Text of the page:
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Indonesian government moves to block COVID 'emergency brake'

Chief economic minister opposes Jakarta governor's new lockdown plan

JAKARTA -- Indonesian central government officials are trying to thwart the Jakarta governor's plan to reinstate large-scale movement restrictions in the Indonesian capital from Monday, refuting his claim that hospitals are running out of beds for coronavirus patients.

Chief economic minister Airlangga Hartarto told reporters Thursday that senior cabinet members and the governors of Jakarta and its surrounding provinces agreed there should be a "balance between COVID-19 preventive measures and economic recovery considerations."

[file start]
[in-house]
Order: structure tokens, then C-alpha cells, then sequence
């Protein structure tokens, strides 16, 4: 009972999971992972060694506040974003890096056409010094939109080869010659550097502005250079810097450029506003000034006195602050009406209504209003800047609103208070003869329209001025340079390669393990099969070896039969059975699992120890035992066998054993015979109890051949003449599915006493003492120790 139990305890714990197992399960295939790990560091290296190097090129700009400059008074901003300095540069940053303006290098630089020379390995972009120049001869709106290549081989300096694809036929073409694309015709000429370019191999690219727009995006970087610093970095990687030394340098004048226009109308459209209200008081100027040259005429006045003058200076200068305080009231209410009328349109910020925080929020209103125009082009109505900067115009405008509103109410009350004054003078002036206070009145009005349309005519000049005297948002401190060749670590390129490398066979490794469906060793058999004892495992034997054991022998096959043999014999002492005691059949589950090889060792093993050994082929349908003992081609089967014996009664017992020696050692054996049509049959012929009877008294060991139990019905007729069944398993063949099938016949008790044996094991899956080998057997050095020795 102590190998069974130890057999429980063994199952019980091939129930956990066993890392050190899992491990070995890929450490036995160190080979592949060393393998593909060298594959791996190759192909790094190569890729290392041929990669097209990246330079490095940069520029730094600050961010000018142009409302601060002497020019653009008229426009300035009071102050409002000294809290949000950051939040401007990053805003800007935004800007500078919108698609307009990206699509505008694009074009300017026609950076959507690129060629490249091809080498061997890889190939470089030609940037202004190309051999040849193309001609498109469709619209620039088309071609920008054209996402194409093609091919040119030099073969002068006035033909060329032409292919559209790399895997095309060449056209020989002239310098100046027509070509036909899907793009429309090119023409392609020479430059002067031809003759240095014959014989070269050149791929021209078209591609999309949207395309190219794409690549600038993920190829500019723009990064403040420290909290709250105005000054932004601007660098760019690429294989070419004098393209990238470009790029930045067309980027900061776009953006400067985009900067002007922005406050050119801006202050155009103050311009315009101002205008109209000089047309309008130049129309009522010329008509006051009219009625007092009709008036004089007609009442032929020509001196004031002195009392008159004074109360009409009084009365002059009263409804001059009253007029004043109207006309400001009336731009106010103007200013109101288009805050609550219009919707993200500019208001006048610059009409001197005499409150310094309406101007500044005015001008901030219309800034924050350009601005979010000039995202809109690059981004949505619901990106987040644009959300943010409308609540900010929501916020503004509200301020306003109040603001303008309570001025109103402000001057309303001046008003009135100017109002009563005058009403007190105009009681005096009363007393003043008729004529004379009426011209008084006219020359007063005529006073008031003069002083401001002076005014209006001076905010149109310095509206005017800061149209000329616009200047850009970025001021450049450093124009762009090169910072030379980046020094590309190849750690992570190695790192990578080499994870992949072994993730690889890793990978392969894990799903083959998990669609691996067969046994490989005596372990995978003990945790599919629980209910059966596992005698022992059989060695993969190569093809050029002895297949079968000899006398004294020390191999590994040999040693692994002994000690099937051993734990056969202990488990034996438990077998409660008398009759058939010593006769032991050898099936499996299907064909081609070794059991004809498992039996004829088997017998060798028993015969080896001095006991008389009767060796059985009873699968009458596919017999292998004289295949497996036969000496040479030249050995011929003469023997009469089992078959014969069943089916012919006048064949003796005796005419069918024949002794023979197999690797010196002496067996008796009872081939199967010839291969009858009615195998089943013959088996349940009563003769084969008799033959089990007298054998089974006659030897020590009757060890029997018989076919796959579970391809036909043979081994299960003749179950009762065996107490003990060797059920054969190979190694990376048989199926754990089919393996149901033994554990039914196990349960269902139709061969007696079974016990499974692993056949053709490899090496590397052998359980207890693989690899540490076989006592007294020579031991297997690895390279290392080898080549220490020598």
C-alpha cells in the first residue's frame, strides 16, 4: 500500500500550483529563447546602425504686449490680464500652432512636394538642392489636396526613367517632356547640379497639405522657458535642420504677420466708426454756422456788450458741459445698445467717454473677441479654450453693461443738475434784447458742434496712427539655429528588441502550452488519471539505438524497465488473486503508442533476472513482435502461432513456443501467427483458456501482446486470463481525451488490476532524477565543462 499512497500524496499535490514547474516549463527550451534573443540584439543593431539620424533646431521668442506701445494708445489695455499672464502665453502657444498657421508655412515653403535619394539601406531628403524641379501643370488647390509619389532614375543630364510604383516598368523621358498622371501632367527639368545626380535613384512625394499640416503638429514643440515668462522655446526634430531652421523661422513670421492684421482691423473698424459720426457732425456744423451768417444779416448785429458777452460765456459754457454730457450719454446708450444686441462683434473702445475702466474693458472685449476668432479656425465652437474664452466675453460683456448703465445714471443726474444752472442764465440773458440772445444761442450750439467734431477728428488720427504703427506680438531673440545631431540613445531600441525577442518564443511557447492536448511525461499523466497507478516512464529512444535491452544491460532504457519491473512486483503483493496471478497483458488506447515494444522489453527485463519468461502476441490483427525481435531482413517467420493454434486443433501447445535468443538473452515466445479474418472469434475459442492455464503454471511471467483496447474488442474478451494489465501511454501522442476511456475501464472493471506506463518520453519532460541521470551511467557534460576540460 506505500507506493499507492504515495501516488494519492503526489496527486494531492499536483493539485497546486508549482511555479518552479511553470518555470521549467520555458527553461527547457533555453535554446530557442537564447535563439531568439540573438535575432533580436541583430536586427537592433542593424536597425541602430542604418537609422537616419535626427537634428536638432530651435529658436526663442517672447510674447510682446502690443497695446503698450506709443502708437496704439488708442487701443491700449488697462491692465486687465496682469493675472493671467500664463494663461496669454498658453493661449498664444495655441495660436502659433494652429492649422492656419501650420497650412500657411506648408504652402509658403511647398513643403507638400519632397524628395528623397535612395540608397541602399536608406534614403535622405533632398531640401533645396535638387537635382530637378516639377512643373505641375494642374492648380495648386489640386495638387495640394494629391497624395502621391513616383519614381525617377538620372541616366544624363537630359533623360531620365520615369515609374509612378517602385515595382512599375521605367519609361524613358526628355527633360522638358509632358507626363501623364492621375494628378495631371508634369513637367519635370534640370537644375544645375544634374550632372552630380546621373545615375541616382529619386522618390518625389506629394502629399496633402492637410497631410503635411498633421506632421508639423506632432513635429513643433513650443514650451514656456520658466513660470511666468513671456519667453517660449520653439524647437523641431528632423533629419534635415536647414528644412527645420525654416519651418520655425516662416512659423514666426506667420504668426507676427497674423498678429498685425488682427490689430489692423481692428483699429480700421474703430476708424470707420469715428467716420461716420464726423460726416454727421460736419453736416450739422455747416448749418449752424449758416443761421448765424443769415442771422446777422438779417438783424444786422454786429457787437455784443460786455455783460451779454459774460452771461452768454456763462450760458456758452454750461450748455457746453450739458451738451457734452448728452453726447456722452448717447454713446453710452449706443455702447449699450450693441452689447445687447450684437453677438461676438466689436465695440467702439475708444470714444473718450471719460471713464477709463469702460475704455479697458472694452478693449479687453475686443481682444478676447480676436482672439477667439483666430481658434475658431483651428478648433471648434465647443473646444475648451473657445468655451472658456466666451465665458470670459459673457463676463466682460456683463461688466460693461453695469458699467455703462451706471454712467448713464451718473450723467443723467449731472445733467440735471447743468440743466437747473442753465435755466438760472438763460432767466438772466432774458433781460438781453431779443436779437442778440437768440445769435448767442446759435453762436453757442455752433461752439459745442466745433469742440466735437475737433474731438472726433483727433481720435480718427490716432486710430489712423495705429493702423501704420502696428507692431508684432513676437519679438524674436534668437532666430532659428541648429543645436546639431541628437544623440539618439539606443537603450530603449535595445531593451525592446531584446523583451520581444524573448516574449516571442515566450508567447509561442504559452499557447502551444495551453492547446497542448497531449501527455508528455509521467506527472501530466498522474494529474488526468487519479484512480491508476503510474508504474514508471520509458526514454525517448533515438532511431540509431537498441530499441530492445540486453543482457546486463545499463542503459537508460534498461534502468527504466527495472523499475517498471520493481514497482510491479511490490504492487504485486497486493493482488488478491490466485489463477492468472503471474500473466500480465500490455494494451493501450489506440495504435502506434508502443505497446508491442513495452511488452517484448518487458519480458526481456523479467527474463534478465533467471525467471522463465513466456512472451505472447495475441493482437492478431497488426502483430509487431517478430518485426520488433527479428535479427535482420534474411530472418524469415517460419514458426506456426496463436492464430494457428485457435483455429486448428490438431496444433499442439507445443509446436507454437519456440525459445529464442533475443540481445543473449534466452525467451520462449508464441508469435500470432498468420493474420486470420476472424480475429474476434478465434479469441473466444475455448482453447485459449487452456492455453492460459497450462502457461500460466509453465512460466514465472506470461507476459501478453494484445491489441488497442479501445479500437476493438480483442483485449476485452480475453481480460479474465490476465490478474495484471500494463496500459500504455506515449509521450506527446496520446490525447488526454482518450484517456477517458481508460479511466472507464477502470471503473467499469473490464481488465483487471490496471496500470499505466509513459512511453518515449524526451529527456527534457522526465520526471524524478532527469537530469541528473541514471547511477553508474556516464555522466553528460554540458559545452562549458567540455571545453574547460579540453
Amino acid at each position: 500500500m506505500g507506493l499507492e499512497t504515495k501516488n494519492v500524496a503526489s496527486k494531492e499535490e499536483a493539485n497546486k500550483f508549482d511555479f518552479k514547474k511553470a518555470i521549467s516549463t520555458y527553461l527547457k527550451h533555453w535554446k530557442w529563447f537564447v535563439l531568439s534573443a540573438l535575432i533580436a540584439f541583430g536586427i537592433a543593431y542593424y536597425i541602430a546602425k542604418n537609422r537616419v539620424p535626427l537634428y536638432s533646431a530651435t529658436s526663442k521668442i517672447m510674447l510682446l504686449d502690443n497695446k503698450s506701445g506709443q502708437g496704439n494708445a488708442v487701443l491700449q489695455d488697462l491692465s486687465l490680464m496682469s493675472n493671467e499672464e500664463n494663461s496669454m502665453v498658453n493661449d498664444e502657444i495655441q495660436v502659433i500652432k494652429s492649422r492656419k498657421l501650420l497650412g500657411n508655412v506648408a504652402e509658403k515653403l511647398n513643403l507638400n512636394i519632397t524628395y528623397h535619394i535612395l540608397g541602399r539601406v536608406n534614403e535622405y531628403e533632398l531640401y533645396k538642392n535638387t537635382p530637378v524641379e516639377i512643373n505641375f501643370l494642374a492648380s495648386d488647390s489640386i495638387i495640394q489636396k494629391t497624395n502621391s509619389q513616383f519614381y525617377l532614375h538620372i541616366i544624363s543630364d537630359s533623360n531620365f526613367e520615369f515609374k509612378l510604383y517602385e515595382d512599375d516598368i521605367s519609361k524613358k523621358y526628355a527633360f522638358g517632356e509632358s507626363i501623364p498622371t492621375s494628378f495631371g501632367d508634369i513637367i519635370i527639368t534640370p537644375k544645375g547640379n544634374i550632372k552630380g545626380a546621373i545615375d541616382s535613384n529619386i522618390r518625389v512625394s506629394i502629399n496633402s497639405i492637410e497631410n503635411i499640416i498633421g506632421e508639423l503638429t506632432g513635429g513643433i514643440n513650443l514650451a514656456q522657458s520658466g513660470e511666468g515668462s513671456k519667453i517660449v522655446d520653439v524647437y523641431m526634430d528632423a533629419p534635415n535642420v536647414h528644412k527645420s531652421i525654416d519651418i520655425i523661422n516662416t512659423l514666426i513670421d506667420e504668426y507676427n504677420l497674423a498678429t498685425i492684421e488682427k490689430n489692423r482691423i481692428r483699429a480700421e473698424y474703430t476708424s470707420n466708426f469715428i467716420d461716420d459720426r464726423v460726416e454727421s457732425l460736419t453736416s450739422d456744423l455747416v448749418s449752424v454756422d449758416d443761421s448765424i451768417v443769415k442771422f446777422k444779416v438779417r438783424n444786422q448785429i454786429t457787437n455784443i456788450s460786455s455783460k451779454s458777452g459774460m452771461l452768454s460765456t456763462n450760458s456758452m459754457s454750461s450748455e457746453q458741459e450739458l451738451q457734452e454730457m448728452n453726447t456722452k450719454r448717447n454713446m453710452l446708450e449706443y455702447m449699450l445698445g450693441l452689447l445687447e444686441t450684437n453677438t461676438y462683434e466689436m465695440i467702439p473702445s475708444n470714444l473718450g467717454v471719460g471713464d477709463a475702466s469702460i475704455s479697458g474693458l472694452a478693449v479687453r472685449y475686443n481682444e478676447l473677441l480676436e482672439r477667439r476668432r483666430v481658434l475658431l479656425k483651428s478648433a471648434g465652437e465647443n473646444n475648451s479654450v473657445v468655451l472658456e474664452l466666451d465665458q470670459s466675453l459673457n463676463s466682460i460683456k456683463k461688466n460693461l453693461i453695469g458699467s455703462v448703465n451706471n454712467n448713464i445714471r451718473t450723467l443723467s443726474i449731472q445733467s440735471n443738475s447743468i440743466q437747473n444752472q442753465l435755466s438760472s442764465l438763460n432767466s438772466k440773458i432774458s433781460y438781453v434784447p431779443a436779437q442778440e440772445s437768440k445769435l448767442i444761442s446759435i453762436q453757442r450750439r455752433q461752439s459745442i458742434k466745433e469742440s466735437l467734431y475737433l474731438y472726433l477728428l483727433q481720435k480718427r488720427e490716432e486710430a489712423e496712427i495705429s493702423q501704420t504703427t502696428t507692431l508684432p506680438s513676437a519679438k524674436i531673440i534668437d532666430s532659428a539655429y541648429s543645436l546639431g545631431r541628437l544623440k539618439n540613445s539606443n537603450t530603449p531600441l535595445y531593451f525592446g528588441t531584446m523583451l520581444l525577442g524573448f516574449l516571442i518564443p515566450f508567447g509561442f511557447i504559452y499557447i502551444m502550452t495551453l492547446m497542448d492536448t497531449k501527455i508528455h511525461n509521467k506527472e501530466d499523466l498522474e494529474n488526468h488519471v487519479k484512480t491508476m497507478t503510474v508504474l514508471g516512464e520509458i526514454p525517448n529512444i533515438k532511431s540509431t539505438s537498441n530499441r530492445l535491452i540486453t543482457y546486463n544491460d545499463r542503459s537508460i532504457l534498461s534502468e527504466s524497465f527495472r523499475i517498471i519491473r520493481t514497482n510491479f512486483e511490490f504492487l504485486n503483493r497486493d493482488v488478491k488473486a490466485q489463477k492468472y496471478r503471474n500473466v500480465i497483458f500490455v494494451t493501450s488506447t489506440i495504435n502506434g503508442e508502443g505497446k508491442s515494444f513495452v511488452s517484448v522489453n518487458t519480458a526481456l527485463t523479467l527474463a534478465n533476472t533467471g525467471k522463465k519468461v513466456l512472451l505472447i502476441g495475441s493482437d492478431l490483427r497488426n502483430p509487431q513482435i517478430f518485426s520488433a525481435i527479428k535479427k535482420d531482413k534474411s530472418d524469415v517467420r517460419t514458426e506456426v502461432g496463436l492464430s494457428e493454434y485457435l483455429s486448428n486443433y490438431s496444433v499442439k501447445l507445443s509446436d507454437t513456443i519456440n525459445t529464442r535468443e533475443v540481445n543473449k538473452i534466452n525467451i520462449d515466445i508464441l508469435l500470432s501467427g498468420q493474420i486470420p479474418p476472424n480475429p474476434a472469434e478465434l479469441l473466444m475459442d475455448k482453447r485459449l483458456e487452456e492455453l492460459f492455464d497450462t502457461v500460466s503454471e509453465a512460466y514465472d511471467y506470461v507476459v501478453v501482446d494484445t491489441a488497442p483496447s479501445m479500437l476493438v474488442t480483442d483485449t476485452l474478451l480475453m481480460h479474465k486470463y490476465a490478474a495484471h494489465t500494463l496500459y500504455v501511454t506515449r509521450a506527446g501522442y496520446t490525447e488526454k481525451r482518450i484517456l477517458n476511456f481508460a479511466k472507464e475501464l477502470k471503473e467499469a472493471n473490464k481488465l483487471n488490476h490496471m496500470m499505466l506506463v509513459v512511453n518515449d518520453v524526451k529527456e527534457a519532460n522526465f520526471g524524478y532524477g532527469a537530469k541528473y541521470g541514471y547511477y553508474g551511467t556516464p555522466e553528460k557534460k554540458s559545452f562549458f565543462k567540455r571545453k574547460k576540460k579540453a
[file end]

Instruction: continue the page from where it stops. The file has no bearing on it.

"Employees in government offices will continue work from home and work at office arrangements,"Hartarto said. "Office workers will [also] keep working flexibly."

The minister played down the Jakarta governor's concerns over "drastic" rises in COVID-19 infections and deaths since mid August, repeating previous remarks that Jakarta's recovery rate -- the number of those who have recovered versus the total infected -- is higher than the national average, at 75% versus 71%.

He added the government continues to work on increasing hospital bed capacity for COVID-19 patients, through means such converting some hotels into treatment facilities as well as opening up more towers in the former Asian Games' athletes' dormitory compound in central Jakarta as isolation facilities for patients with mild symptoms.